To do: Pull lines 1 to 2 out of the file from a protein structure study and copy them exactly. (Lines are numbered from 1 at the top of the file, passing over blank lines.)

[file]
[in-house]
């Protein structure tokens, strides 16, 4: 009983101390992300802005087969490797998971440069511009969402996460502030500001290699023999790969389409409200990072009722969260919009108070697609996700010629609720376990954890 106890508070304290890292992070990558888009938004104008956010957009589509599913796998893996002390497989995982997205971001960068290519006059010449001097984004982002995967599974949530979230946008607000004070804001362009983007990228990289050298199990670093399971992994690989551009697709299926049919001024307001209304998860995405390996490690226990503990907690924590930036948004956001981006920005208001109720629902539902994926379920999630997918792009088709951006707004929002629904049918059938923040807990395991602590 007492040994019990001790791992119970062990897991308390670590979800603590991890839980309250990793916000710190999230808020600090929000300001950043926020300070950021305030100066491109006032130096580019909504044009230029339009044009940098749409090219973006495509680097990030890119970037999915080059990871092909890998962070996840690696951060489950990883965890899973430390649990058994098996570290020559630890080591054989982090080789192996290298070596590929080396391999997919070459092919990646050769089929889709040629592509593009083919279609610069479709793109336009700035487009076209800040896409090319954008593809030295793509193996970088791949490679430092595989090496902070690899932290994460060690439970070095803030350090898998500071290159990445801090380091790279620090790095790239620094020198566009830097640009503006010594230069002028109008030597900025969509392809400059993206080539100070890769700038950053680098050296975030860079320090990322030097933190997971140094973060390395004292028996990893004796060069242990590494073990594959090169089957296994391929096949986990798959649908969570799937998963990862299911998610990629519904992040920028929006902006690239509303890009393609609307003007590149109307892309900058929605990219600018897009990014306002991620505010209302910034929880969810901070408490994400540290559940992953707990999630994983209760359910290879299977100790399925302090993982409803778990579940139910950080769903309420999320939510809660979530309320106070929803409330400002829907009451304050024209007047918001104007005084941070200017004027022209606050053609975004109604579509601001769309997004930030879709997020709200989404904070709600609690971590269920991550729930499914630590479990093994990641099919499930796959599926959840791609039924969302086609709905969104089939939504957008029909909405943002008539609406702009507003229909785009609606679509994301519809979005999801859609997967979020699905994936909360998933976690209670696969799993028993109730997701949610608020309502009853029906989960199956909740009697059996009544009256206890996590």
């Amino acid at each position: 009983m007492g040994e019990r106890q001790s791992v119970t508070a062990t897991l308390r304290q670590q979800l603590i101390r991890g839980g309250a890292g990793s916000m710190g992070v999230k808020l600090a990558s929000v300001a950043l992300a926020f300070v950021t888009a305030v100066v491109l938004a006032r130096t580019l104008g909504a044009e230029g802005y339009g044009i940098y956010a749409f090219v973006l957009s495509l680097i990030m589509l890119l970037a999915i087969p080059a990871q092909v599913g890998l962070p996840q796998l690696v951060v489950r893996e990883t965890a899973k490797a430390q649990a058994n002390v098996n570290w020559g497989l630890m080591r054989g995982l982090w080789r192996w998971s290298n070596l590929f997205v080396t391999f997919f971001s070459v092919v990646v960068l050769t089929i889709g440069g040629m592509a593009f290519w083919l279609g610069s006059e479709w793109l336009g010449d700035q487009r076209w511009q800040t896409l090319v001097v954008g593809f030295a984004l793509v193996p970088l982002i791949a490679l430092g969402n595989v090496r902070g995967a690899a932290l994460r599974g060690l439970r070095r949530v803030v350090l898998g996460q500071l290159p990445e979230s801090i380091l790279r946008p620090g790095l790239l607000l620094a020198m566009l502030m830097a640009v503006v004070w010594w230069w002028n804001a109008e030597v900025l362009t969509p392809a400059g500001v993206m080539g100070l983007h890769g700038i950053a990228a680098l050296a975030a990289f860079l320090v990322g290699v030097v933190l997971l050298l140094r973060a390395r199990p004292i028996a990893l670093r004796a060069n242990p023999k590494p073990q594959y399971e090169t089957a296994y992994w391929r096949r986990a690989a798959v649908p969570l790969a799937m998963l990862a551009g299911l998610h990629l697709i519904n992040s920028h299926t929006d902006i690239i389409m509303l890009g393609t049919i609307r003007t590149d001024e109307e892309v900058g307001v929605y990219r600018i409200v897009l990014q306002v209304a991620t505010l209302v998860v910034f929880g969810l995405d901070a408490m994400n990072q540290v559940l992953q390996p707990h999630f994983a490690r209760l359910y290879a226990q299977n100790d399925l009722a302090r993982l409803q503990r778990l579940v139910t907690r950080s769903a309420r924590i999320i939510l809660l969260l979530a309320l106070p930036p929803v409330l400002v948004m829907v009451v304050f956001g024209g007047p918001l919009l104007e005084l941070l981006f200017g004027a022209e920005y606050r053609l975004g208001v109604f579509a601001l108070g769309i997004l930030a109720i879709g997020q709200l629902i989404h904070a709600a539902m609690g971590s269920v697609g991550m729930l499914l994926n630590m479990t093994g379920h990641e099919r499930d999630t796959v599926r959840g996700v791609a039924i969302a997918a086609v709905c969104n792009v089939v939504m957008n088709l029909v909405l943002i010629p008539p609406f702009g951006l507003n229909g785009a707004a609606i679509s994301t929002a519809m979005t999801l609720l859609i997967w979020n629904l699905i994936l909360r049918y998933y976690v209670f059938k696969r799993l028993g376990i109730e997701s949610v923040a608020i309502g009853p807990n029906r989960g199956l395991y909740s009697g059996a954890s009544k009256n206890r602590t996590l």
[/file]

[in-house]
């Protein structure tokens, strides 16, 4: 009983101390992300802005087969490797998971440069511009969402996460502030500001290699023999790969389409409200990072009722969260919009108070697609996700010629609720376990954890 106890508070304290890292992070990558888009938004104008956010957009589509599913796998893996002390497989995982997205971001960068290519006059010449001097984004982002995967599974949530979230946008607000004070804001362009983007990228990289050298199990670093399971992994690989551009697709299926049919001024307001209304998860995405390996490690226990503990907690924590930036948004956001981006920005208001109720629902539902994926379920999630997918792009088709951006707004929002629904049918059938923040807990395991602590 007492040994019990001790791992119970062990897991308390670590979800603590991890839980309250990793916000710190999230808020600090929000300001950043926020300070950021305030100066491109006032130096580019909504044009230029339009044009940098749409090219973006495509680097990030890119970037999915080059990871092909890998962070996840690696951060489950990883965890899973430390649990058994098996570290020559630890080591054989982090080789192996290298070596590929080396391999997919070459092919990646050769089929889709040629592509593009083919279609610069479709793109336009700035487009076209800040896409090319954008593809030295793509193996970088791949490679430092595989090496902070690899932290994460060690439970070095803030350090898998500071290159990445801090380091790279620090790095790239620094020198566009830097640009503006010594230069002028109008030597900025969509392809400059993206080539100070890769700038950053680098050296975030860079320090990322030097933190997971140094973060390395004292028996990893004796060069242990590494073990594959090169089957296994391929096949986990798959649908969570799937998963990862299911998610990629519904992040920028929006902006690239509303890009393609609307003007590149109307892309900058929605990219600018897009990014306002991620505010209302910034929880969810901070408490994400540290559940992953707990999630994983209760359910290879299977100790399925302090993982409803778990579940139910950080769903309420999320939510809660979530309320106070929803409330400002829907009451304050024209007047918001104007005084941070200017004027022209606050053609975004109604579509601001769309997004930030879709997020709200989404904070709600609690971590269920991550729930499914630590479990093994990641099919499930796959599926959840791609039924969302086609709905969104089939939504957008029909909405943002008539609406702009507003229909785009609606679509994301519809979005999801859609997967979020699905994936909360998933976690209670696969799993028993109730997701949610608020309502009853029906989960199956909740009697059996009544009256206890996590």